In some states like California, skateboarders fit under the state vehicle code definition of a pedestrian, which includes people on human-powered devices other than bicycles. That gives skateboarders at least a default legal standing. For example, drivers should yield to skateboarders in crosswalks since they are pedestrians, too. However, it also means that a skateboarder traveling along a road can be cited as a pedestrian outside a crosswalk, as happened to one person we interviewed. Other states, such as Oregon, define pedestrians more narrowly as people who are “afoot.” This definition makes the relationship between skateboarders and other users much murkier.
A starting point may be to ask, where should skateboarders ride? Given that skateboarders travel in a similar range of speeds as bicyclists, bike facilities seem like a reasonable choice, and our surveys of skateboarders find that they are very comfortable in such facilities. Since skateboarders are slower than bicyclists on average, bicyclists may not be that enthused about sharing space with slower travelers. But efforts to increase rates of bicycling often seek to encourage new, less-skilled, or less confident bicyclists to ride more, and these groups are likely slower than current bicyclists, too. Adding skateboarders to bike paths might not be all that different than adding new bicyclists. And on shared-use paths, skateboarders are at least as compatible with pedestrians as bicyclists given their comparable speeds.
In the majority of locations without bicycle facilities, human-powered travel is primarily limited to roads and sidewalks. Quiet neighborhood streets with little vehicle traffic would present few conflicts for skateboarders. In city centers, skateboarders might share roads with more vehicle traffic, but flowing at low speeds. Sidewalks in those same city centers may be problematic given limited room to maneuver and the possibility of conflicts with numerous slower pedestrians. However, most parts of the United States are dominated by low density, auto-oriented landscapes where there are few pedestrians, and sidewalks, if they exist, are usually empty. In these areas, skateboarders could take advantage of underutilized sidewalks that connect destinations too far apart for walking.
As roads and sidewalks shift between more and less conducive to skateboarding in different situations, picking facilities where skateboarders should always or never ride is probably the wrong approach. Instead, policymakers should ask, how should skateboarders ride? How should skateboarders act around others? How should others act around skateboarders? A few universities use these questions to shape skateboard policy. San Jose State University’s “Common Courtesy” rules and a package of rules at UC Riverside specify when skateboarders should yield or slow down around pedestrians, and restrict skateboarding on places like railings and benches where tricks rather than travel are likely to occur.
While skateboarding is probably not on its way to becoming a dominant mode of travel, skateboard travelers are out there, enjoying the unique combination of benefits that skateboarding provides and demonstrating that not every innovation in transportation requires new technology. Legality is a roadblock in many places, reinforced by perceptions of recreational skateboarding and policies inconsistent with how other modes are treated. For cities following the complete streets framework of accommodating all users, such unequal treatment is problematic.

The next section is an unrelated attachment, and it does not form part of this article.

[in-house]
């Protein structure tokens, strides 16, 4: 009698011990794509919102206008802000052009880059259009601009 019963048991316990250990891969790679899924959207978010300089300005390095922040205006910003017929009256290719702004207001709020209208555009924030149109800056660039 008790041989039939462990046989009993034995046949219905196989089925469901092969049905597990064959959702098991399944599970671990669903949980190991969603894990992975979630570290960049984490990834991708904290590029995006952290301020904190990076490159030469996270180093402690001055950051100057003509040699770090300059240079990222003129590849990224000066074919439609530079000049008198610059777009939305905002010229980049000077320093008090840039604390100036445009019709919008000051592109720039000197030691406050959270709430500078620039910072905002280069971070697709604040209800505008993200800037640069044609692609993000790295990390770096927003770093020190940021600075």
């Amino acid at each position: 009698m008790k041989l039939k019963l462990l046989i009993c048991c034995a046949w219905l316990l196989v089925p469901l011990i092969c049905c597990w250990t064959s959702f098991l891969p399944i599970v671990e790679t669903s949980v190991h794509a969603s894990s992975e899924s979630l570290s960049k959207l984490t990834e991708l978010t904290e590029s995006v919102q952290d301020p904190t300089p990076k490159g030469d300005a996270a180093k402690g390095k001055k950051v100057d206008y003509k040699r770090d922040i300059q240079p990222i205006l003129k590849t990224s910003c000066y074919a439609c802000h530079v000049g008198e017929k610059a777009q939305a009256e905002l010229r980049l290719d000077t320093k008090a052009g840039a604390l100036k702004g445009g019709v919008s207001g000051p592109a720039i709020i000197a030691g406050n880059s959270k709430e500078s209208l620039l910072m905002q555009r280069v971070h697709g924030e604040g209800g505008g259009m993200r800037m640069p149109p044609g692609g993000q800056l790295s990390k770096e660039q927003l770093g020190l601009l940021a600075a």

Planners and regulators must always grapple with the question of how to incorporate new modes, and skateboards might just be the leading edge of a wave of emerging micro-mobility devices that attempt to fill in a niche between walking and bicycling. As new individual transportation options such as electric skateboards, electric scooters, e-unicycles, and hoverboards roll onto the scene, the future of multimodal transportation is only becoming more complex, and will require fair consideration for all travelers.
Fang, K. (2015). Skateboarding for transportation by the numbers: Quantitative indications of use of skateboards as a means of active travel. Proceedings of the 95th Transportation Research Board Annual Meeting. Washington, D.C. Fang, K. (2015). Skateboarding as a legal travel mode: Review of regulations in California cities and college campuses. Proceedings of the 93rd Transportation Research Board Annual Meeting. Washington, D.C. Fang, K., & Handy, S. (2017). Skate and die? The safety performance of skateboard travel: A look at injury data, fatality data, and rider behavior. Journal of Transport & Health, 7, 288–297. https://doi.org/10.1016/j.jth.2017.08.010 Fang, K., & Handy, S. (2017). Skateboarding for transportation: exploring the factors behind an unconventional mode choice among university skateboard commuters. Transportation. https://doi.org/10.1007/s11116-017-9796-9
Fang, K. (2015). Skateboarding for transportation by the numbers: Quantitative indications of use of skateboards as a means of active travel. Proceedings of the 95th Transportation Research Board Annual Meeting. Washington, D.C.
Fang, K. (2015). Skateboarding as a legal travel mode: Review of regulations in California cities and college campuses. Proceedings of the 93rd Transportation Research Board Annual Meeting. Washington, D.C.
Fang, K., & Handy, S. (2017). Skate and die? The safety performance of skateboard travel: A look at injury data, fatality data, and rider behavior. Journal of Transport & Health, 7, 288–297. https://doi.org/10.1016/j.jth.2017.08.010
Fang, K., & Handy, S. (2017). Skateboarding for transportation: exploring the factors behind an unconventional mode choice among university skateboard commuters. Transportation. https://doi.org/10.1007/s11116-017-9796-9
Dr. Fang is an assistant professor of geography, environment, and planning at Sonoma State University and a graduate of the transportation technology and policy program at the UC Davis Institute of Transportation Studies.
Photo Credit: Max Tarkhov on Unsplash